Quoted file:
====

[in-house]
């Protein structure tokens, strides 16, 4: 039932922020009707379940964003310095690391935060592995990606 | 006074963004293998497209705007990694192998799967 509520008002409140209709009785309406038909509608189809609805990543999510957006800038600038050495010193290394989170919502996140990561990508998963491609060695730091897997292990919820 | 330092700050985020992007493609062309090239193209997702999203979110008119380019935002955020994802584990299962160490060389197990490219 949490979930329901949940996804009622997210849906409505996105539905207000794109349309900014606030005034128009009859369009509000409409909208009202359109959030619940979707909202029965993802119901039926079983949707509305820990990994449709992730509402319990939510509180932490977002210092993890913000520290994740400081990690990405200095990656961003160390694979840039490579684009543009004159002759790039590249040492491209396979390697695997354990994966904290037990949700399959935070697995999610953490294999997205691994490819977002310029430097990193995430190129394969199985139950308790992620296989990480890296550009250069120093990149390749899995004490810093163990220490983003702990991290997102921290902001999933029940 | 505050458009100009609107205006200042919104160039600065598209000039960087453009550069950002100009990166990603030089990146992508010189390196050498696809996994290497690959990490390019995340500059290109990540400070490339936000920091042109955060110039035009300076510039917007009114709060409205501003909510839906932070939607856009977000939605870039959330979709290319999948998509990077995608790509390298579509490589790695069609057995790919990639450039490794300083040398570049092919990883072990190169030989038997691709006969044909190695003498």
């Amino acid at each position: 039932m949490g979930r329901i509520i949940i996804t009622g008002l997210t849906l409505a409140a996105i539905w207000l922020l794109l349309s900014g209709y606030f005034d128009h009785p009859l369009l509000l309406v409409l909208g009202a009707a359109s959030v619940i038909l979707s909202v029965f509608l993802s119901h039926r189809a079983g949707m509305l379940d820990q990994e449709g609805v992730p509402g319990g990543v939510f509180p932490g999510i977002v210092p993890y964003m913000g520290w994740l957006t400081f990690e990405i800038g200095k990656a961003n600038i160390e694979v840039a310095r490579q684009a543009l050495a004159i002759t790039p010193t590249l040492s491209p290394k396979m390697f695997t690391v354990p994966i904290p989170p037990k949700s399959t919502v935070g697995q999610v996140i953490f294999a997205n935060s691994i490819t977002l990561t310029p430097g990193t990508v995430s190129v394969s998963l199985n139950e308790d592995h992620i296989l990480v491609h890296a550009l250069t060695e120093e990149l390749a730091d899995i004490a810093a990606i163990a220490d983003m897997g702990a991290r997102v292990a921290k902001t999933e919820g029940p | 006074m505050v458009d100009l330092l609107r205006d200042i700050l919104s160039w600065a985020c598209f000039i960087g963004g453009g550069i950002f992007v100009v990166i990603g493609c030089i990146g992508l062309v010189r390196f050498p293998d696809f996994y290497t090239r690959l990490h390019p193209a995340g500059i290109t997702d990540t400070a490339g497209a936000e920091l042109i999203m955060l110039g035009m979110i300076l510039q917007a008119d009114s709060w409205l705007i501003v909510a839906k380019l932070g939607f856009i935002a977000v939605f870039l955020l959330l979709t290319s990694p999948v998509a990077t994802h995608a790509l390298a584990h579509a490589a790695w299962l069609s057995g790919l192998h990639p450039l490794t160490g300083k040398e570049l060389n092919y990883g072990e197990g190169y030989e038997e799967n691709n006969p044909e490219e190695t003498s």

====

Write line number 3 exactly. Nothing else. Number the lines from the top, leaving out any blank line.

């Amino acid at each position: 039932m949490g979930r329901i509520i949940i996804t009622g008002l997210t849906l409505a409140a996105i539905w207000l922020l794109l349309s900014g209709y606030f005034d128009h009785p009859l369009l509000l309406v409409l909208g009202a009707a359109s959030v619940i038909l979707s909202v029965f509608l993802s119901h039926r189809a079983g949707m509305l379940d820990q990994e449709g609805v992730p509402g319990g990543v939510f509180p932490g999510i977002v210092p993890y964003m913000g520290w994740l957006t400081f990690e990405i800038g200095k990656a961003n600038i160390e694979v840039a310095r490579q684009a543009l050495a004159i002759t790039p010193t590249l040492s491209p290394k396979m390697f695997t690391v354990p994966i904290p989170p037990k949700s399959t919502v935070g697995q999610v996140i953490f294999a997205n935060s691994i490819t977002l990561t310029p430097g990193t990508v995430s190129v394969s998963l199985n139950e308790d592995h992620i296989l990480v491609h890296a550009l250069t060695e120093e990149l390749a730091d899995i004490a810093a990606i163990a220490d983003m897997g702990a991290r997102v292990a921290k902001t999933e919820g029940p | 006074m505050v458009d100009l330092l609107r205006d200042i700050l919104s160039w600065a985020c598209f000039i960087g963004g453009g550069i950002f992007v100009v990166i990603g493609c030089i990146g992508l062309v010189r390196f050498p293998d696809f996994y290497t090239r690959l990490h390019p193209a995340g500059i290109t997702d990540t400070a490339g497209a936000e920091l042109i999203m955060l110039g035009m979110i300076l510039q917007a008119d009114s709060w409205l705007i501003v909510a839906k380019l932070g939607f856009i935002a977000v939605f870039l955020l959330l979709t290319s990694p999948v998509a990077t994802h995608a790509l390298a584990h579509a490589a790695w299962l069609s057995g790919l192998h990639p450039l490794t160490g300083k040398e570049l060389n092919y990883g072990e197990g190169y030989e038997e799967n691709n006969p044909e490219e190695t003498s």